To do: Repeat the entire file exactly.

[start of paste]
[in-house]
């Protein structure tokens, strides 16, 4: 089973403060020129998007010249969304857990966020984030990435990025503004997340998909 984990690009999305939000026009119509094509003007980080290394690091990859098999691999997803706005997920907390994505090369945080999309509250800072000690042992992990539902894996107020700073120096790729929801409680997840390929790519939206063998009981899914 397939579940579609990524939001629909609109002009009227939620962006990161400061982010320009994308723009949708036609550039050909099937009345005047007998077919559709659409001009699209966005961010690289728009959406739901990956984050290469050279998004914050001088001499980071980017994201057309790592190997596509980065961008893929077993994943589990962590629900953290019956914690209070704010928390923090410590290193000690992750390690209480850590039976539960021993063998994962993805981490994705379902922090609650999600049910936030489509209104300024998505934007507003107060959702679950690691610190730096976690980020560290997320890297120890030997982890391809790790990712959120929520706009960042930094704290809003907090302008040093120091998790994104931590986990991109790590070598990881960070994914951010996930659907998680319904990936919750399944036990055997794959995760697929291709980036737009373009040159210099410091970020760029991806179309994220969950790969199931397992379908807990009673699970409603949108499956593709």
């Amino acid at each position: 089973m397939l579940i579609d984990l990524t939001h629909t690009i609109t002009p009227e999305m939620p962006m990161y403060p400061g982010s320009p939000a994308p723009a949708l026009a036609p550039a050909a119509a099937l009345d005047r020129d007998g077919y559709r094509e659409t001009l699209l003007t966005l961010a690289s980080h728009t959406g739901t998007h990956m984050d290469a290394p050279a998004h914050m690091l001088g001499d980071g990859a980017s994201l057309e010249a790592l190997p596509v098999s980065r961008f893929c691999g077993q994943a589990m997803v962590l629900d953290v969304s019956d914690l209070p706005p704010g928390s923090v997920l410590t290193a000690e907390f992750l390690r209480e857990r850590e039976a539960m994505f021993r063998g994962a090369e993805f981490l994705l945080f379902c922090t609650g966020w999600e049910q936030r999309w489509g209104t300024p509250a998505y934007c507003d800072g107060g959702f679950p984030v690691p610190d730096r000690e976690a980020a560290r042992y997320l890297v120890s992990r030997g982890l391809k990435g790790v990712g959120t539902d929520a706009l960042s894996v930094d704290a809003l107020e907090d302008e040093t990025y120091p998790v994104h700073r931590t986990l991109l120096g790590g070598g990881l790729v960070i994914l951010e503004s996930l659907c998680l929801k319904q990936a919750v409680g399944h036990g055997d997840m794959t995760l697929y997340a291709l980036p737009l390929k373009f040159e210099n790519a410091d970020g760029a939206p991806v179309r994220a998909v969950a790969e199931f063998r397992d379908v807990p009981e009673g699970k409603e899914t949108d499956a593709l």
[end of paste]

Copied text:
[in-house]
């Protein structure tokens, strides 16, 4: 089973403060020129998007010249969304857990966020984030990435990025503004997340998909 984990690009999305939000026009119509094509003007980080290394690091990859098999691999997803706005997920907390994505090369945080999309509250800072000690042992992990539902894996107020700073120096790729929801409680997840390929790519939206063998009981899914 397939579940579609990524939001629909609109002009009227939620962006990161400061982010320009994308723009949708036609550039050909099937009345005047007998077919559709659409001009699209966005961010690289728009959406739901990956984050290469050279998004914050001088001499980071980017994201057309790592190997596509980065961008893929077993994943589990962590629900953290019956914690209070704010928390923090410590290193000690992750390690209480850590039976539960021993063998994962993805981490994705379902922090609650999600049910936030489509209104300024998505934007507003107060959702679950690691610190730096976690980020560290997320890297120890030997982890391809790790990712959120929520706009960042930094704290809003907090302008040093120091998790994104931590986990991109790590070598990881960070994914951010996930659907998680319904990936919750399944036990055997794959995760697929291709980036737009373009040159210099410091970020760029991806179309994220969950790969199931397992379908807990009673699970409603949108499956593709």
């Amino acid at each position: 089973m397939l579940i579609d984990l990524t939001h629909t690009i609109t002009p009227e999305m939620p962006m990161y403060p400061g982010s320009p939000a994308p723009a949708l026009a036609p550039a050909a119509a099937l009345d005047r020129d007998g077919y559709r094509e659409t001009l699209l003007t966005l961010a690289s980080h728009t959406g739901t998007h990956m984050d290469a290394p050279a998004h914050m690091l001088g001499d980071g990859a980017s994201l057309e010249a790592l190997p596509v098999s980065r961008f893929c691999g077993q994943a589990m997803v962590l629900d953290v969304s019956d914690l209070p706005p704010g928390s923090v997920l410590t290193a000690e907390f992750l390690r209480e857990r850590e039976a539960m994505f021993r063998g994962a090369e993805f981490l994705l945080f379902c922090t609650g966020w999600e049910q936030r999309w489509g209104t300024p509250a998505y934007c507003d800072g107060g959702f679950p984030v690691p610190d730096r000690e976690a980020a560290r042992y997320l890297v120890s992990r030997g982890l391809k990435g790790v990712g959120t539902d929520a706009l960042s894996v930094d704290a809003l107020e907090d302008e040093t990025y120091p998790v994104h700073r931590t986990l991109l120096g790590g070598g990881l790729v960070i994914l951010e503004s996930l659907c998680l929801k319904q990936a919750v409680g399944h036990g055997d997840m794959t995760l697929y997340a291709l980036p737009l390929k373009f040159e210099n790519a410091d970020g760029a939206p991806v179309r994220a998909v969950a790969e199931f063998r397992d379908v807990p009981e009673g699970k409603e899914t949108d499956a593709l």